Assessments are critical for community associations. Regular assessments allow the association to purchase liability insurance, maintain common property, and hire professional management. When an owner in a community fails to pay their share of the assessments, the other owners make up the deficit. Every condominium and homeowners association should have a collections policy that identifies exactly how the association will handle delinquencies.
Here are five common collection mistakes that board members often make: 1. Giving Up After a Foreclosure
Each community association has two enforcement routes to collect delinquent assessments. The first is the association’s right to lien the property or unit of the delinquent owner. The second is to pursue a personal judgment against the individual. The lien right and the personal judgment right are independent of each other. So, if an owner’s home or unit is foreclosed, the association still has a legal right to pursue the delinquent owner for the entire balance due to the association.
2. Failing to Timely Pursue Debt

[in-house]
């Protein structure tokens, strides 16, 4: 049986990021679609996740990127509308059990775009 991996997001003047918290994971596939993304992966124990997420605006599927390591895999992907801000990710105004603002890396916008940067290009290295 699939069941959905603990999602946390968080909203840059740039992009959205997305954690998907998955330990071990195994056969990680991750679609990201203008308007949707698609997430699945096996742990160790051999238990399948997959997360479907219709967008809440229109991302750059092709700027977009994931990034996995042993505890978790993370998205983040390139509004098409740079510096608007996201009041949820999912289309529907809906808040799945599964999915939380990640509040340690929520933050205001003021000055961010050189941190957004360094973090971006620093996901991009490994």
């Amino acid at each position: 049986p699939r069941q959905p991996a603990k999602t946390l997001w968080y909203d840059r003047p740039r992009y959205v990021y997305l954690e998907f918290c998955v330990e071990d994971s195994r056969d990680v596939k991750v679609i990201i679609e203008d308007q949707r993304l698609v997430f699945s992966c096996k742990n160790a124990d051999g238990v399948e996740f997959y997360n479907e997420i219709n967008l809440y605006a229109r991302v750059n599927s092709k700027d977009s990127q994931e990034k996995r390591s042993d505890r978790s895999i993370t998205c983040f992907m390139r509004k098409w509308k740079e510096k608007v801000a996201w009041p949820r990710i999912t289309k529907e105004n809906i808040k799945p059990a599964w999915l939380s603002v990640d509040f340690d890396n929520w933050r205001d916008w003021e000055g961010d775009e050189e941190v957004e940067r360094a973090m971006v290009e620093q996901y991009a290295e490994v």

There is a significant psychological component to debt. The longer a creditor waits to pursue collection efforts, the less likely the creditor will get paid. Each association should have a collections policy in place that explains to each owner exactly when collection efforts will begin after an assessment becomes delinquent. For associations with monthly assessments, collection efforts should begin 15-30 days after due. Associations with quarterly assessments should begin collections prior to the next quarter’s assessment.
3. Communicating About the Debt to Third Parties
Federal law prohibits collections agencies or collections law firms from communicating about an owner’s debt to any third-party. Board members should follow that same policy and never discuss an owner’s delinquency with other owners or third-parties. Discussion of deliquencies should be done in executive session during a regular board meeting.
4. Playing Favorites
Each association has clear guidelines on the amount of assessments, the frequency, interest rate, and late charges. The board should follow those guidelines with every delinquent owner and never make special arrangements with certain owners if those same arrangements are not available to all owners. Granted, when circumstances warrant the board may compromise on the total amount of debt in order to secure a settlement agreement. Legal counsel should be consulted prior to entering into a settlement agreement with a delinquent owner.
5. Not Allocating Assessments Correctly
In most planned communities each lot owner pays an equal share of the total amount of levied assessments. Some condominium associations allocate assessments based on square footage of the unit. In any case, always read your governing documents carefully to ensure assessments are allocated in accordance with the provisions in your Declaration or Bylaws.